Why Banks Need to Stay ahead of the Innovation Curve for Digital Banking to Succeed


The Kenyan banking sector has in the last few years progressed towards being more financially inclusive. Slightly over a decade ago, clients in need of banking services had to spend long and grueling hours on queues in banking halls waiting to be to pay their utility bills and carry out other normal banking transactions. One had to set aside a particular day dedicated for banking transactions.

Fast forward to 2019 and the same clients are now able to make transactions and pay bills by a touch or click of a button wherever they are – thanks to technological advancements throughout the banking sector.

With more than 41 million Kenyans owning a mobile phone and an ever-increasing internet penetration, the young generation are getting very digital savvy with each passing day. Their quest for convenience makes them more likely to embrace new types of financial solutions compared to the older generation.

Although Kenya tops the list of African countries that have ease of accessing financial services – which is mainly credited to high mobile phone penetration and improved internet speeds – a recent survey has shown that over 17.4 per cent of the country’s bankable population cannot access financial services.

Rural bank branches are still underdeveloped with branches only found at the main town centers. This, coupled with the fact that more than 78 per cent of the adult population in Kenya has access to mobile phones has made banks recognize the potential of reaching millions of potential customers. The high number of Kenyans without bank accounts stems particularly from lack of enough infrastructure in the country, high financial illiteracy and inaccessibility of some parts of the country. For those who have bank accounts, grappling with high transactional costs is an everyday problem.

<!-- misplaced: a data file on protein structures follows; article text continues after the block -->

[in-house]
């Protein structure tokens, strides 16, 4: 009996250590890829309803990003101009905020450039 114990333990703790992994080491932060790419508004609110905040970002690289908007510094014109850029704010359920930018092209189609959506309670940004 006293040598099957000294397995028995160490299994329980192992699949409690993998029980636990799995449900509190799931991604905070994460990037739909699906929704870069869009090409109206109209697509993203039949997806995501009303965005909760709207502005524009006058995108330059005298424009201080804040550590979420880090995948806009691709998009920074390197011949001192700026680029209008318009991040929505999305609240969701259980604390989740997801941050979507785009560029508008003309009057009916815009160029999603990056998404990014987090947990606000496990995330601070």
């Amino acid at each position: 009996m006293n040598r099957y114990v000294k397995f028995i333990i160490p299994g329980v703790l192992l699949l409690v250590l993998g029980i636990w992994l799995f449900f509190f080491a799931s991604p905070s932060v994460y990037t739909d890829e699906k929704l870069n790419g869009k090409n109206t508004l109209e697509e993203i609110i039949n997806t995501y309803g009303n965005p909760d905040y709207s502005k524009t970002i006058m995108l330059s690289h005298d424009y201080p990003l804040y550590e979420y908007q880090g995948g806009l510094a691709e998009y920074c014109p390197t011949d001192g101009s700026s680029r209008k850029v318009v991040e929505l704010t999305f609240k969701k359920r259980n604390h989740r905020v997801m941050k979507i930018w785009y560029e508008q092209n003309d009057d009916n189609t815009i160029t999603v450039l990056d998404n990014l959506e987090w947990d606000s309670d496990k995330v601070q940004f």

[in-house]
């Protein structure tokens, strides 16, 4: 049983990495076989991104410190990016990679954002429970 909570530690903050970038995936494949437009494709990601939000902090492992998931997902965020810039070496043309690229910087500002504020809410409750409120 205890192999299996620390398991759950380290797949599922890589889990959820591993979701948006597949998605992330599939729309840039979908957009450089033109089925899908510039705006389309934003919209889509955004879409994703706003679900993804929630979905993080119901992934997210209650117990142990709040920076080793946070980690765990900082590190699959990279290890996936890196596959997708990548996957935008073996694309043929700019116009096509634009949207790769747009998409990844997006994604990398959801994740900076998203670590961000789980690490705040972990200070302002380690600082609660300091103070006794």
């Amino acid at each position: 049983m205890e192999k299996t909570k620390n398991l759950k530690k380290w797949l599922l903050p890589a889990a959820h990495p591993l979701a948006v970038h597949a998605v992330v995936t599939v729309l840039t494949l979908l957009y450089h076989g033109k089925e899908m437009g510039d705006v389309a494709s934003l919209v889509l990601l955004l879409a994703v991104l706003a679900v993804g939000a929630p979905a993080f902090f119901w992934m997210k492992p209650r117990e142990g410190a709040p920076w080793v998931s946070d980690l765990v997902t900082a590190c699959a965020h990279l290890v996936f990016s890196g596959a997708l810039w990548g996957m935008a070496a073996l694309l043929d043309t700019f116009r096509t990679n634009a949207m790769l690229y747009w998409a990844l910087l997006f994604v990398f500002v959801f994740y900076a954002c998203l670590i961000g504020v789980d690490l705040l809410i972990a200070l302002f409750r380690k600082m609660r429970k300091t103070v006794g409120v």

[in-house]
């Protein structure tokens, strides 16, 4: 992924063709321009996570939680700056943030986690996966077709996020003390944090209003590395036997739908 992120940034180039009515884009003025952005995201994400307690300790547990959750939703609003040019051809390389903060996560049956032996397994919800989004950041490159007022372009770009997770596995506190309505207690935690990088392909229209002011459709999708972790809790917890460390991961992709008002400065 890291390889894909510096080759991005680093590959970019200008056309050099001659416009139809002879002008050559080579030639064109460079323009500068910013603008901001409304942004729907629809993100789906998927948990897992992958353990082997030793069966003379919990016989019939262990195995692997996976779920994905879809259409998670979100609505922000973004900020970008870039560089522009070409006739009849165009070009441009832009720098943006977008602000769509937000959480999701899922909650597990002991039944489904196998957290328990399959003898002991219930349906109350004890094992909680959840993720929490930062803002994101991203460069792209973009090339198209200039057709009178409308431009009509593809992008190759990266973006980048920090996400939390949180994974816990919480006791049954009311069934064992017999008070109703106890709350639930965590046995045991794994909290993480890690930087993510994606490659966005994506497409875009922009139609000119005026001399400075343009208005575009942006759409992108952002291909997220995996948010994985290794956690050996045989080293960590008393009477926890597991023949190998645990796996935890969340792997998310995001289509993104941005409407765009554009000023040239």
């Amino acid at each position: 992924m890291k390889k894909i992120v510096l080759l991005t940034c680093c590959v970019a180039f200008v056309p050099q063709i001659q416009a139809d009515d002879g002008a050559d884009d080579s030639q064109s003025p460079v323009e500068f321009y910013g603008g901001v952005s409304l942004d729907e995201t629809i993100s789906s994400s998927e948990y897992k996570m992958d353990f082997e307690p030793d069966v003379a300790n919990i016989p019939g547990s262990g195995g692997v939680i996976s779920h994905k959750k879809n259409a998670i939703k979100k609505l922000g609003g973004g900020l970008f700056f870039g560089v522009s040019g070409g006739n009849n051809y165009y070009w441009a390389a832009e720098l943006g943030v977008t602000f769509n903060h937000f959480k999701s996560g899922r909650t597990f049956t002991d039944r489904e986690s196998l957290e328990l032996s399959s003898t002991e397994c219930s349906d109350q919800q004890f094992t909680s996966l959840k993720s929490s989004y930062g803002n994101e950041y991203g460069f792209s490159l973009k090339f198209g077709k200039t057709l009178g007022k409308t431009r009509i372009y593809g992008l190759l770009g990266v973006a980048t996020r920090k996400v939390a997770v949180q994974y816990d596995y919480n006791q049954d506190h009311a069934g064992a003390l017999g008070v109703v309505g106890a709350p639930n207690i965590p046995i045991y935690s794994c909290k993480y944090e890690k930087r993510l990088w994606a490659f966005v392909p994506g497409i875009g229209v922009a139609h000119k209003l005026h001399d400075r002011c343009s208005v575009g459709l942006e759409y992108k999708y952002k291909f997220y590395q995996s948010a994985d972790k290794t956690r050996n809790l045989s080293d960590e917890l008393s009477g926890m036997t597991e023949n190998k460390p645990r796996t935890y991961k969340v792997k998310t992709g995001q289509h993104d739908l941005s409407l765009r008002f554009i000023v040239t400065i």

Increased efficiency and the ability to go past geographical constraints has put mobile banking miles ahead of the traditional banking methods. This has seen mobile banking overtake and remain way ahead of other digital banking platforms and solutions. Kenyans living in the most remote parts of the country can easily access mobile phones. The low cost of moving cash around has further endeared them to many Kenyans.

Technology is currently the big differentiator in the banking sector and over the last few years, banks have resorted to innovative ways of expanding mobile enabled financial services. Competitors such as mobile banking will always be there, and so are new competition from other financial technology solutions. Banking institutions should think about developing market-leading innovations and ensure they provide a much better customer experience than their competitors.

In a bid to stay ahead of mobile phone service providers, banks have to also, closely and regularly check on customer tastes and preferences as this is a key driver when it comes to digital banking. For instance, millennials have distinct sets of expectations, which makes it imperative to segment clients and potential clients on guiding principles that best serves their interests.

In addition, for digital banking to fully live to its expectation, banks should be alive to the fact that the fast pace of mobile technology and its subsequent adoption by clients has made transaction types to keep shifting.

The increased drive by mobile providers to offer faster internet speeds in the country is a move that the banking institutions should leverage on, through developing strategies on how to bring on board the unbanked population. Although many Kenyans are adopting digital banking, a much lower cost of digital banking will further accelerate this move. With mobile banking is already ahead of digital banking, banks need to get their act right to improve customer digital experience through well thought through high-value digital services.